Computers in Industry vol:62 issue:6 pages:623-637
Dagstuhl seminar no. 10102 on discrete event logistic systems recognized a network of persistent models to be a “Grand Challenge.” Such on-line model network will offer an infrastructure that facilitates the management of logistic operations. This ambition to create a network of persistent models implies a radical shift for model design activities as the objective is an infrastructure rather than application-specific solutions. In particular, model developers can no longer assume that they know what their model will be used for. It is no longer possible to design for the expected.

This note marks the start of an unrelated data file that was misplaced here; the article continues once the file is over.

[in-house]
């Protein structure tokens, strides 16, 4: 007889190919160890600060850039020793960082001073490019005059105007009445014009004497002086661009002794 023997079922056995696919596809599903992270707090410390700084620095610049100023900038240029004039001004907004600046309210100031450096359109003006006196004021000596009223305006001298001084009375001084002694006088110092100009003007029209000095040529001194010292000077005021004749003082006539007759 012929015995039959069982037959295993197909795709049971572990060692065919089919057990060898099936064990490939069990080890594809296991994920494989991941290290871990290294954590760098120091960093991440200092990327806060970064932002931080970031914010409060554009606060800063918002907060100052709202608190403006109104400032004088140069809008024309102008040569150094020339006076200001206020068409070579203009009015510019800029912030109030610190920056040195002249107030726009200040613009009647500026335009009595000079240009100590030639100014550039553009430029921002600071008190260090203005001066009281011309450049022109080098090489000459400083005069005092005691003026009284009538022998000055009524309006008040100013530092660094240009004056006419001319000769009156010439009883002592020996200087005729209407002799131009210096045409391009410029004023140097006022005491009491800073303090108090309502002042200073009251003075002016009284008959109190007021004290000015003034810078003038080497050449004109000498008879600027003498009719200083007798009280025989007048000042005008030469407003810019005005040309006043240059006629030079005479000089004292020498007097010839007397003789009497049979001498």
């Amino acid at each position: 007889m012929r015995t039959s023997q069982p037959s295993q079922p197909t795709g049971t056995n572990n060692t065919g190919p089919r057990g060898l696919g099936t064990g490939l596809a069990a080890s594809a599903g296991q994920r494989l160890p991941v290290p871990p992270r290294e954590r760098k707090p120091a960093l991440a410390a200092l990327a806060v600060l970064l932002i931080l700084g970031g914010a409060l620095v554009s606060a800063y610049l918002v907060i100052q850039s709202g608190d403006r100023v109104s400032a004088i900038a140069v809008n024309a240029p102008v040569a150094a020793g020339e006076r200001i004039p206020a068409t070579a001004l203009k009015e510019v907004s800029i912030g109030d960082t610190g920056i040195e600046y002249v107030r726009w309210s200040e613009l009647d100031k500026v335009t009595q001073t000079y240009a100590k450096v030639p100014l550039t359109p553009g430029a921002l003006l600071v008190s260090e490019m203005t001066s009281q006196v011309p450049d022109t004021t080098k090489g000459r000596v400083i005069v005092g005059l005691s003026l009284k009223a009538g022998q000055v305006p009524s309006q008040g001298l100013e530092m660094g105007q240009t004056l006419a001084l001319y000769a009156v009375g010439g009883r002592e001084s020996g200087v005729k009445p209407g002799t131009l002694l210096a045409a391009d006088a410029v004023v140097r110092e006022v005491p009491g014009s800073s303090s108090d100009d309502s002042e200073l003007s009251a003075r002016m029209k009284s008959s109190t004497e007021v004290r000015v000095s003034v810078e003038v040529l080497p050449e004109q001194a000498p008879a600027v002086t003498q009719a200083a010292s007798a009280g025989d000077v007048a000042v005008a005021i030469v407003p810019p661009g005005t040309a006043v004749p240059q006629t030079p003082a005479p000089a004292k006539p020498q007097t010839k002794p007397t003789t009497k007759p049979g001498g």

This paper presents insights in model development and design in the absence of precise knowledge concerning a model's usage. Basically, model developers may solely rely on the presence of the real-world counterpart mirrored by their model and a general idea about the nature of the application (e.g. coordination of logistic operations). When the invariants of their real-world counterpart suffice for models to be valid, these models become reusable and integrate-able. As these models remain valid under a wide range of situations, they become multi-purpose and durable resources rather than single-purpose short-lived components or legacy, which is even worse.
Moreover and more specifically, the paper describes how to build models that allow their users to generate predictions in unexpected situations and atypical conditions. Referring to previous work, the paper concisely discusses how these predictions can be generated starting from the models. This prediction-generating technology is currently being transferred into an industrial MES.